I’ve got a major problem with claims of ‘diversification’ protecting your downside. Yes, during times of market health holding uncorrelated assets may minimise volatility but as we’ve seen this last week, previously uncorrelated assets converge to a correlation of 1 during extreme selloffs.

      So I’d argue that it’s the deliberate asymmetric information that sustains the illusion that active funds are superior for a specific purpose. Bear in mind I’m talking about benchmarked funds, not hedge funds here, where cash is an option.

      2) Totally agree with your point on expected return – perhaps the issue is more with marginal discounting of utility (or maybe just carelessness!), in that it’s a very avoidable problem by being a step ahead of yourself with a reserve account (at 0% APR lol).

      Not convinced that APR doesn’t work for shorter periods though – the fact that the debt isn’t held for the full year doesn’t change the rate? Would be good to see a daily/weekly rather than annualised rate in the adverts though for those without a calculator

      1. 1) Yes, the industry as a whole spends a lot of money trying to convince punters that active, smart management can beat all the other dumb investors out there – it’s all tosh.

        But I think almost all of these points are correct from a “finance” perspective, just not a “personal finance” one.

        Would you recommend that someone saving for retirement should buy and hold the SP500, or the MSCI World Index? Same thing applies if we’re just talking about benchmarked funds – people saving for their funds won’t be considering these alone.

        Your example of the last week speaks to the same thing I think. I’d distinguish between “trading” and “investing”, and say that would be retirees should be thinking more about the latter, not about what happens during particularly weird moments.

        Those with equity-heavy portfolios can and do suffer if they take retirement at the same time as a heavy correction in stocks. Some loss protection makes sense for them

        2) Think this argument over whether lending is appropriate – people’s risk aversity/discount rate is wrong – is just over whether people’s preferences are wrong or not.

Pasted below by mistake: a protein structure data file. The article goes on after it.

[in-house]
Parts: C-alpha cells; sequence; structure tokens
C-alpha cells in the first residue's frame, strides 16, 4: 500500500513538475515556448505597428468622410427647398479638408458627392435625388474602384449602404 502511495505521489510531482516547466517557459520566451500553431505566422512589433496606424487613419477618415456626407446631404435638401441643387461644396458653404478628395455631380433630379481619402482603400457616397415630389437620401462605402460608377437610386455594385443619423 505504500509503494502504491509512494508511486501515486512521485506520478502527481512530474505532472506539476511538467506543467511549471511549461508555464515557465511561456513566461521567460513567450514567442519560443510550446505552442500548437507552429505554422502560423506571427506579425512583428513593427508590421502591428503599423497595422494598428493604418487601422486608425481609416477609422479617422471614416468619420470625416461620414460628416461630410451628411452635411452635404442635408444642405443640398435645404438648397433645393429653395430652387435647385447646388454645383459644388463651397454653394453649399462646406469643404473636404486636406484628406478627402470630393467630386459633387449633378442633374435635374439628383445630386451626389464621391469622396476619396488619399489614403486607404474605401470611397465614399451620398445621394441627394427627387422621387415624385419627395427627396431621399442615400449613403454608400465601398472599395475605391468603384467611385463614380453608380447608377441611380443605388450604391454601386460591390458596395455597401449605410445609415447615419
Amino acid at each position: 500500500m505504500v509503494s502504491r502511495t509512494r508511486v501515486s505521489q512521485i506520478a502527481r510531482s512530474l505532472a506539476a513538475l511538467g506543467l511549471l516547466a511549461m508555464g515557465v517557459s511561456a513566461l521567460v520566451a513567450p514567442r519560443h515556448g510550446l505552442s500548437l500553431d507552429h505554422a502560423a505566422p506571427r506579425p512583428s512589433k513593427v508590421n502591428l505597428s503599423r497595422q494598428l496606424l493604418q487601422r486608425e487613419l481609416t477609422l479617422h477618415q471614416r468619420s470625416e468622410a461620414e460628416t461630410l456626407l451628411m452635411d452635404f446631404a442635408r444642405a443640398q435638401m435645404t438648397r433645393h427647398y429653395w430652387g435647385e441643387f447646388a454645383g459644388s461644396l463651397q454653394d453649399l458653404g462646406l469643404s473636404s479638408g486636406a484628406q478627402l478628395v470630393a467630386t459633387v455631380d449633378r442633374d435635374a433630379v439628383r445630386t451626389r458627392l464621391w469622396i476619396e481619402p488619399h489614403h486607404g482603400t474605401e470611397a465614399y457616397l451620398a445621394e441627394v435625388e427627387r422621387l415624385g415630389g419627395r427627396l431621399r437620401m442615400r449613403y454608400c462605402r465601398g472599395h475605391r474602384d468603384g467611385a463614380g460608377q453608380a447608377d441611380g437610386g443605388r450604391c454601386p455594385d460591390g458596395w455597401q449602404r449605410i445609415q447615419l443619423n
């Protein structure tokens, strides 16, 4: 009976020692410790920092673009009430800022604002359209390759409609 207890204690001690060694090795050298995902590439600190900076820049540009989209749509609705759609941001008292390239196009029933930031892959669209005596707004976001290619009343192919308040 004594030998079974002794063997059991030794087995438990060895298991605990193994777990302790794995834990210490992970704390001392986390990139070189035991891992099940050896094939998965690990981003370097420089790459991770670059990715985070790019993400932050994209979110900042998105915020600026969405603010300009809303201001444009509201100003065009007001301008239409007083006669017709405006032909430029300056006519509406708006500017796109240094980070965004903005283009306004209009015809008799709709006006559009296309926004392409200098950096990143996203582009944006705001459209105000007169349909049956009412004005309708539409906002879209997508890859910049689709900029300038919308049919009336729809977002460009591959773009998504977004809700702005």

Of course it’d be better if it was avoidable for everyone, but on many occasions people find themselves backed into a financial corner and have to accept a lesser evil.

        As for APR, it doesn’t work because it’s unnecessarily scary. It leads to advertising on Wonga loans having to display 5,000-6000% APRs, which are needlessly fear inducing – no customer will ever pay them.

        These products are structured so that the payments never compound over anything like this time period (even when creditors fail to repay), so the APRs are entirely fictional.

        My preference would be for lenders to display representative amounts of interest a customer will end up paying, and displaying what amount you will be paying on your particular loan agreement (which I believe most still do voluntarily).

        1. 1) Agreed on distinction between investing and trading – so then assuming the pension investing route, it’s a level playing field except for the actual fund/ETF selection. So I guess that’s the final information barrier before we can make a direct comparison between active and passive if someone doesn’t know what their parameters should be (guessing that was what you meant by SP500 vs MSCI). In which case a financial advisor *should* be able to close the gap and advise the layman on a selection of passive funds that match their timeframe. Except they’re naughty and don’t always put the clients interests first.

          2) I also prefer your policy. In for Pete Spece Wonga CEO 2k15. Robert Kiyosaki’s main idea is that people being backed into this kind of corner is unnecessarily prevalent, even among those with decent salaries due to prematurely upsizing their liabilities. i.e. that the whole paradigm is upside down